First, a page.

After Matthew Swiderski died at 29 from an overdose Nov. 1, his family had a choice when writing his obituary.

His struggles with addiction could have remained a private family matter, but they chose to help remove the stigma around addiction by being forthcoming.

“We decided we were going to put it in,” said his sister, Jenny Swiderski Yonick. “I was adamant about that because I didn’t want another — ‘died at home or died unexpectedly.’ People need to know.”

“We take comfort in the knowledge that our beloved son, brother, grandson, nephew and friend is at peace. Another gifted and much-beloved person was stolen from this world due to the devastating effects of heroin,” the obituary said, adding Swiderski “was freed from his struggles” Nov. 1.

“We’re of the belief that the stigma needs to go away and now more than ever it is clearly an epidemic. Addiction doesn’t discriminate. It’s almost as if every person has somebody that’s going through what we went through as a family,” Yonick said. “I just want people to know there is a living, breathing side to addicts. It’s not just these deadbeat people that are junkies. They are real people who have so many people who love them.”

Yonick, 31, said she isn’t sure exactly how and when her brother became addicted to heroin. She suspects his struggle with depression and anxiety led to his addiction.

“My brother, he was a person who struggled with depression, ever since he was a teenager. He felt that people couldn’t understand him. He just couldn’t get out of his darkness,” Yonick said.

“The thing with this is we don’t even know the half of what went on, just by the nature of how addiction is. We don’t really even know where he got it or how he got it. He talked to another family member and said if he had known the half of what this does, what heroin does, he would have never ever decided to start it and he wished he had the hindsight to not.”

Yonick and her brother grew up in Nanticoke. They both graduated from Bishop Hoban High School in Wilkes-Barre.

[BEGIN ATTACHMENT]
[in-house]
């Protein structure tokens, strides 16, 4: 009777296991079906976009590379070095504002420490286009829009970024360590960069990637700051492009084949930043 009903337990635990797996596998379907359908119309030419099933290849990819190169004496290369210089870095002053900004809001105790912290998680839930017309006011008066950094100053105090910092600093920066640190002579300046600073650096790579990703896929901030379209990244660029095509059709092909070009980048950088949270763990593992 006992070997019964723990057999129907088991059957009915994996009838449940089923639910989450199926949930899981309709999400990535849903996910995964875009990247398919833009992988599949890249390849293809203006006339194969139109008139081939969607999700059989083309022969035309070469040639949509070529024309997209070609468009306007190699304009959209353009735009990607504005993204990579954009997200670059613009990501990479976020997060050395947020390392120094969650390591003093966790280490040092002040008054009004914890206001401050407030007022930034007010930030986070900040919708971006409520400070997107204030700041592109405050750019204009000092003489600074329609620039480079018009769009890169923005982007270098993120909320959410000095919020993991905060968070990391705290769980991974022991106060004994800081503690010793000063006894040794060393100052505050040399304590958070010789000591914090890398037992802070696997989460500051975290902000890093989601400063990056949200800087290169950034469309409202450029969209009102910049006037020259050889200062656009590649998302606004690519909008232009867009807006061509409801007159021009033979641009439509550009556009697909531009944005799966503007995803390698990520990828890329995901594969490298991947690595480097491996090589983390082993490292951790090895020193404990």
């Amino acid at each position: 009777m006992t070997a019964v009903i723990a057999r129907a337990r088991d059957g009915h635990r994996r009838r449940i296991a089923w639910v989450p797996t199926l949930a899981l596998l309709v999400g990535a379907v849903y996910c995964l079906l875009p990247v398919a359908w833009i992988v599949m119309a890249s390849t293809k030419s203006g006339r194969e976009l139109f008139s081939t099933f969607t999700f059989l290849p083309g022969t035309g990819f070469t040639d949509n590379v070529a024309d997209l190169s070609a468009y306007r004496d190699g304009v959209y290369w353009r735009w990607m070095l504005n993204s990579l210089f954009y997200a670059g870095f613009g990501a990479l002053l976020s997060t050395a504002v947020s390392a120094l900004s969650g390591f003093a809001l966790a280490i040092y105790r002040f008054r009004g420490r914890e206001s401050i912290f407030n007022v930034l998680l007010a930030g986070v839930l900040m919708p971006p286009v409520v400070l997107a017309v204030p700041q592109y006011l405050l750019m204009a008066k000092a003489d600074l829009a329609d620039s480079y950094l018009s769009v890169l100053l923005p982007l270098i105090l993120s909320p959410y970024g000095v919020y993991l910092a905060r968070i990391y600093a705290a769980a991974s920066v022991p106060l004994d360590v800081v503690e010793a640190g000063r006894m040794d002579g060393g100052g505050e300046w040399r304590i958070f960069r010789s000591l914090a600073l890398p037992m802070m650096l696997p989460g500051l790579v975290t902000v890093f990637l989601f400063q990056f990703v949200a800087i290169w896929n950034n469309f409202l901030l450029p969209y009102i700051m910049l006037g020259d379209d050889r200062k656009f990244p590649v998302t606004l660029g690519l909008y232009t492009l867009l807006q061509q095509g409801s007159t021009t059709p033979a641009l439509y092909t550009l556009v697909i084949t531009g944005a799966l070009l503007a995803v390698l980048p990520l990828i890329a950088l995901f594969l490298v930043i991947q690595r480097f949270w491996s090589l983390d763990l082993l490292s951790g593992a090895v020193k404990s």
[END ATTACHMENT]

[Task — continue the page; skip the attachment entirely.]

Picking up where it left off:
“We were both on the swim team together,” she said. “I was a senior when Matthew was a freshman.”

After graduating from Hoban in 2007, he earned a degree in creative writing and literature from Burlington College.

“It was hard for him with his depression and anxiety to go through the interview process and things like that, so at the time of his death he was not working,” Yonick said. “Our whole point of view was he needs to get better. He can’t focus on getting employment when he is struggling with so much. My parents literally did everything they possibly could.”

He was living with his parents — Dee and Ken Swiderski — in Nanticoke.

“My parents went to the end of the earth to help him,” Yonick said. “They did everything they absolutely could to help him. If love were enough, he would still be here because that’s how our family is.”

He enjoyed spending time with his maternal grandmother Dolores Evans and paternal grandparents, Victor “Speedy” and Dorothy Swiderski.
“He would spend a crazy amount of time with his grandparents, provide them company, help them get their food ready,” Yonick said. “My 90-year old Pop Pop would make my brother go to the gym with him and do work outs. He loved his grandparents. He would literally do anything for them.”

Yonick and her husband live in the Harrisburg area. She’s an elementary school teacher for the Cumberland Valley School District.

“We feel like this fall — before he passed away — was like his gift to us because he was not doing anything,” Yonick said. “He was not doing heroin this fall. He went to multiple Penn State games with us. He went camping. He was going camping with us. He was spending all this time with us, which he was not able to in years. It was a blessing because of all the wonderful memories we have this fall.”

Those memories from the fall helped her family deal with his death.

“We’re trying to live in the positive because we’ve been through the worst. … It was a long, long struggle, and it impacts the families as much if not more than the addict. You fear phone calls that come at a wrong time, fearful of the other shoe dropping,” Yonick said.

“It isn’t just the addict that’s going through the darkness. Our entire family was right there with him. The one thing I could say about our family is no matter what we loved him. He knew, the Matthew that is my brother and not the addict, I know deep down inside he knew he was loved by his family.”

Toxicology testing shows he died from an overdose of fentanyl.

“It wasn’t heroin laced with fentanyl. It was pure fentanyl. Our opinions are how could somebody sell somebody this knowing it will kill them?” Yonick asked.

“The crazy thing in is I’ve done so much reading and research since this has happened, and it could be anyone. It could honestly stem from your doctor gave you a pill for your ankle injury. It can just blow out of control. And it’s so important for our younger generation. I’m a teacher, and I look at these kids. These kids need to know, and they need to know now because it could be anyone,” she said. “It’s a crapshoot if you have that addictive personality. What causes somebody to like that feeling of getting high is horrifying to other people. I had gall blader surgery, and they were shooting me up with all crazy stuff. And I was like — I hate how this makes me feel. I feel like I’m going to die. This is terrible. But you don’t know how that would impact somebody else.”

Contact the writer:
570-821-2073, @cvmikebuffer